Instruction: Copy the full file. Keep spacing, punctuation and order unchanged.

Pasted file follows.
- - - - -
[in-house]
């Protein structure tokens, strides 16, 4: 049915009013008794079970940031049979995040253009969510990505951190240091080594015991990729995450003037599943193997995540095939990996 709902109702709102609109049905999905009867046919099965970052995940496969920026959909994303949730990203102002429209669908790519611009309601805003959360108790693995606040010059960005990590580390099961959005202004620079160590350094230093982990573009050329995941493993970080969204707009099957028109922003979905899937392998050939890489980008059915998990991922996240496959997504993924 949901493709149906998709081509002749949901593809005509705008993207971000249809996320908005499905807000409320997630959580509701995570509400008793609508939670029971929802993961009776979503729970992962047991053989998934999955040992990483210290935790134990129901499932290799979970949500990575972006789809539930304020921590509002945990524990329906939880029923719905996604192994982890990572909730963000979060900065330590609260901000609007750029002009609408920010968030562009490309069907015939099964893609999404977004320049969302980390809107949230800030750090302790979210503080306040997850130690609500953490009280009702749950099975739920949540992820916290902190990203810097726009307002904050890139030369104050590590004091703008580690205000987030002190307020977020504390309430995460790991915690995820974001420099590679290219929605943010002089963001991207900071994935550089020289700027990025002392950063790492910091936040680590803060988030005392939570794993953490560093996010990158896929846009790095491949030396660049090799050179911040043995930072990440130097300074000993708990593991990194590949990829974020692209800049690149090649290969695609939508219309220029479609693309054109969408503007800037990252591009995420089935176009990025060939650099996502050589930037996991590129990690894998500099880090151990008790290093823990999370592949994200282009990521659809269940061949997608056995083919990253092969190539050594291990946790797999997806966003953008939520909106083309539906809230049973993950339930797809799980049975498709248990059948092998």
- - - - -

[in-house]
């Protein structure tokens, strides 16, 4: 049915009013008794079970940031049979995040253009969510990505951190240091080594015991990729995450003037599943193997995540095939990996 709902109702709102609109049905999905009867046919099965970052995940496969920026959909994303949730990203102002429209669908790519611009309601805003959360108790693995606040010059960005990590580390099961959005202004620079160590350094230093982990573009050329995941493993970080969204707009099957028109922003979905899937392998050939890489980008059915998990991922996240496959997504993924 949901493709149906998709081509002749949901593809005509705008993207971000249809996320908005499905807000409320997630959580509701995570509400008793609508939670029971929802993961009776979503729970992962047991053989998934999955040992990483210290935790134990129901499932290799979970949500990575972006789809539930304020921590509002945990524990329906939880029923719905996604192994982890990572909730963000979060900065330590609260901000609007750029002009609408920010968030562009490309069907015939099964893609999404977004320049969302980390809107949230800030750090302790979210503080306040997850130690609500953490009280009702749950099975739920949540992820916290902190990203810097726009307002904050890139030369104050590590004091703008580690205000987030002190307020977020504390309430995460790991915690995820974001420099590679290219929605943010002089963001991207900071994935550089020289700027990025002392950063790492910091936040680590803060988030005392939570794993953490560093996010990158896929846009790095491949030396660049090799050179911040043995930072990440130097300074000993708990593991990194590949990829974020692209800049690149090649290969695609939508219309220029479609693309054109969408503007800037990252591009995420089935176009990025060939650099996502050589930037996991590129990690894998500099880090151990008790290093823990999370592949994200282009990521659809269940061949997608056995083919990253092969190539050594291990946790797999997806966003953008939520909106083309539906809230049973993950339930797809799980049975498709248990059948092998």